Want to learn more about the Rancilio Classe 9? In these videos, we take you through a standard feature and specification review, then we guide you through an internal tour so you can see how everything works from the inside out. If you have any other questions on the Classe 9 or think it might be the right fit for your business, please feel free to contact us — we’d love to help!
Crew Review: Rancilio Classe 9 Automatic Commercial Espresso Machine
Internal Tour of the Rancilio Classe 9 Automatic Commercial Espresso Machine
Does your Saeco Via Venezia need to be repaired but you don’t have a repair center in your area? Did you try on a DeLonghi Magnifica for size and it didn’t quite fit? Will that Rocket Espresso R58 see more action at your vacation home? Regardless of your reason for shipping your espresso machine — repair, return or simple transit — ensuring that it’s packed properly to limit damage is key.
In this series of videos, we asked a member of our shipping crew, Spencer, to guide us through the best practices for three general styles of espresso machines: Small (under 35lbs), large (over 35lbs) and superautomatics (watch those drip trays!). Check out the video that most closely matches your style of machine to learn how the pros do it.
Episode One: Packing a Small (Under 35lbs) Espresso Machine
Episode Two: Packing a Large (Over 35lbs) Espresso Machine
Episode Three: Packing a Superautomatic Espresso Machine
When people outside of the Pacific Northwest come to visit our neck of the woods, they are somewhat surprised — albeit a tad humorously — that there really is a coffee business on nearly every corner. Drive through espresso stands are the way of the world around here — you see a few on every block and they’re always busier than you’d think could be supported by the population.
If a drive through coffee business is in your present or future, planning for high volumes of coffee production in an often fast-paced and hectic environment is essential. After all, there’s a reason that folks are staying in their car while ordering their coffee from you: They’re on a schedule and may very well be pressed for time. But that doesn’t mean you should serve them inferior java!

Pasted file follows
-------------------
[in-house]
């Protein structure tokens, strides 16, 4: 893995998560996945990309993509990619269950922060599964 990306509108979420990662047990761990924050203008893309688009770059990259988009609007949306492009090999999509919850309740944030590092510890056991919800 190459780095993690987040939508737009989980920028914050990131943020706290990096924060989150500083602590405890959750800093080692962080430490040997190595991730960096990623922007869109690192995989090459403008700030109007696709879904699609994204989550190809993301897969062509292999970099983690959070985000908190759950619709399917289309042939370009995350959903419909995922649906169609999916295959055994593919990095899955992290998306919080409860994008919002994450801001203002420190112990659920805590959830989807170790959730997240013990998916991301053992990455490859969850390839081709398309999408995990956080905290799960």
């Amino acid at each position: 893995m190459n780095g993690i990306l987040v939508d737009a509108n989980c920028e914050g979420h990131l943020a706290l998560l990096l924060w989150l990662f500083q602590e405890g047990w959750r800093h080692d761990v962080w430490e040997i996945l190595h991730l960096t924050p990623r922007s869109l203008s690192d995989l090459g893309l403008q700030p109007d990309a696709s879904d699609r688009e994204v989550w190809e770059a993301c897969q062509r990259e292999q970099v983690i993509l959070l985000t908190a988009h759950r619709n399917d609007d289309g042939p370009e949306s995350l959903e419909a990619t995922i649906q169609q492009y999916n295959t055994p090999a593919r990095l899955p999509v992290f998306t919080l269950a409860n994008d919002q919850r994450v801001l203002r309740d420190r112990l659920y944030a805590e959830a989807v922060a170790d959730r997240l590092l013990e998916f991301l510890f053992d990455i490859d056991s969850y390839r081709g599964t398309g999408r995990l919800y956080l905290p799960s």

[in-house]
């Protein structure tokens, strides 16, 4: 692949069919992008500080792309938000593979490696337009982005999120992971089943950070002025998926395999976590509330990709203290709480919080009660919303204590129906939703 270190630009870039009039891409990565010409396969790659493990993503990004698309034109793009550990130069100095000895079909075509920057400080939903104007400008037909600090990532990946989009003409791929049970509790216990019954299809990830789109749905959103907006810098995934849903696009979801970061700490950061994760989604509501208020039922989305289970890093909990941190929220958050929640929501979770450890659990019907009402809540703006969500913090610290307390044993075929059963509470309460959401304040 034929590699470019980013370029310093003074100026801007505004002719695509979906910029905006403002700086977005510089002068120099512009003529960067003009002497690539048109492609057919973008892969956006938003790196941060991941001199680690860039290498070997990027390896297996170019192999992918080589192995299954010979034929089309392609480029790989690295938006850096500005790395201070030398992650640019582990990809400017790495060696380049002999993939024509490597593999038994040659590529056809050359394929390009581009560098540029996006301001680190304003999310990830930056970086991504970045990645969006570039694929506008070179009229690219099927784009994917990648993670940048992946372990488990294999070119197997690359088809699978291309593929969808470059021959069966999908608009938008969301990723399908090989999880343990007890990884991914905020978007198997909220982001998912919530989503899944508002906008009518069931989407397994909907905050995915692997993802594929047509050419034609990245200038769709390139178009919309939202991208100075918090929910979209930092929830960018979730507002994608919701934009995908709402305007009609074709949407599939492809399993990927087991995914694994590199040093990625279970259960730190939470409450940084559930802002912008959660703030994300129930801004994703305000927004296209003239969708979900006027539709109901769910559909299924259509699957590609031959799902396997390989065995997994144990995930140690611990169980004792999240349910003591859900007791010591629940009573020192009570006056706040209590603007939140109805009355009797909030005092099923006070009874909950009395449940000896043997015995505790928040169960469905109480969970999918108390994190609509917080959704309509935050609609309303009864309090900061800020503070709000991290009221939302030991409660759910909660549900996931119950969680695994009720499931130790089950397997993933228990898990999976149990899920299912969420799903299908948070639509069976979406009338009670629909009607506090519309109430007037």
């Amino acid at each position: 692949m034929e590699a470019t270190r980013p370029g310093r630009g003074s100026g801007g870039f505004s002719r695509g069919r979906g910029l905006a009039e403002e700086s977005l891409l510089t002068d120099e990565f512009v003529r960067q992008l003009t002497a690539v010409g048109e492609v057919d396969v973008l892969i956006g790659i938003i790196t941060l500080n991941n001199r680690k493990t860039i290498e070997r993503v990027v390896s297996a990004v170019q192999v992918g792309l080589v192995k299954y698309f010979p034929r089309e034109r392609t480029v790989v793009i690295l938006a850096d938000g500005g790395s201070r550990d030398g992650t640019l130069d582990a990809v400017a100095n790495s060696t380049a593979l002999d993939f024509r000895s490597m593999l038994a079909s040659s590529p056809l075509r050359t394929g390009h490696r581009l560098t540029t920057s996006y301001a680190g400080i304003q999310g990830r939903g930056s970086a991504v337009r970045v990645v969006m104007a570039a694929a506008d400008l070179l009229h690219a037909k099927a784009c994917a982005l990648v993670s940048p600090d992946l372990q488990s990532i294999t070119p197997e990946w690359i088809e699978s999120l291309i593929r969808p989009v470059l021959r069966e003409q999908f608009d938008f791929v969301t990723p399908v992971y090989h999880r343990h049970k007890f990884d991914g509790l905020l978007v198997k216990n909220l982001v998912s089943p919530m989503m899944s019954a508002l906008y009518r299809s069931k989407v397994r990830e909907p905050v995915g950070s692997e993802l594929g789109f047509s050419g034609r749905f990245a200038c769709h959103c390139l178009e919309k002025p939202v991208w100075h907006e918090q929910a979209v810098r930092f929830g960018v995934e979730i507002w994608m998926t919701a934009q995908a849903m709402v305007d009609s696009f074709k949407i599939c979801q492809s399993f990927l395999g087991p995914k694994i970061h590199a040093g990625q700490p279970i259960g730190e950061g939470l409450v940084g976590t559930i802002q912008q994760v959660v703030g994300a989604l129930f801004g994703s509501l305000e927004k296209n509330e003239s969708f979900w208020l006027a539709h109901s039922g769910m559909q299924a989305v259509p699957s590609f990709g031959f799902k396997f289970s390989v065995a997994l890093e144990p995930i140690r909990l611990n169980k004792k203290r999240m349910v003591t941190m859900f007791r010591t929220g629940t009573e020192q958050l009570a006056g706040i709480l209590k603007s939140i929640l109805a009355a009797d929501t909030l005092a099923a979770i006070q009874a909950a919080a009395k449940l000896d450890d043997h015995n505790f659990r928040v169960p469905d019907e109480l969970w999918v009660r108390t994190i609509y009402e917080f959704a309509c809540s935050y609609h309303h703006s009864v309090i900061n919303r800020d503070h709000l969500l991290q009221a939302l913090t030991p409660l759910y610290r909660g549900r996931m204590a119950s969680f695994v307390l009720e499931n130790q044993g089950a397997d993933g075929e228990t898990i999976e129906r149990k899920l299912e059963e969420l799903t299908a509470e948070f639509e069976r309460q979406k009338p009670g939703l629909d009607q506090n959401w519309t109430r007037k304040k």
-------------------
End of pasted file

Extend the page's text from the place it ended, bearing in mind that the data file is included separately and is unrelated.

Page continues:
Investing in a machine that will more than keep up with your business is going to be the best decision you ever made. Up for consideration is the Rancilio Classe 7 E, which is an automatic commercial espresso machine available in multiple group styles. This machine is a heat exchanger that will recover so quickly from the repetitive 16 oz lattes you’re whipping up that you won’t ever notice a dip in performance.
Want to find out if its the machine for you? Learn all about its features, functionality and performance and then go on an internal tour to see how it works in these videos with Brandon.
Looking for a budget-conscious burr grinder that’s suitable for traditional espresso preparation? Consider the feature-laden Breville Smart Grinder or the robust, commercial-grade Rancilio Rocky. Both have great consistency and a wide grind range, so you can use them for anything from espresso to coffee press.
Watch Gail as she takes us through their features and functionality, then shows us how they compare, grind-wise.
Picture it: You have the day off, you wake up earlier than usual and lie in bed for awhile, staring up at the ceiling fan, which gently lulls your thoughts with its rhythmic whir … What will you do with the day? Where will you go? Should you finish that book you’ve been reading? Take the dog/cat/potbelly pig/chinchilla for a stroll? Help a pal with an errand that would be 4589% more enjoyable with a cohort? How will you design your perfect day?
Might we suggest that you first fire up your trusty Rancilio Silvia and prepare a delectable shot of espresso over which you may ruminate? Might we also suggest that, if that shot isn’t tasting as delectable as it used to, you consider performing a thorough tune up on your machine before doing anything else with your day? To facilitate this, we’ve produced this how-to video featuring one of the coolest cats in the espresso tech game, B. Swenson!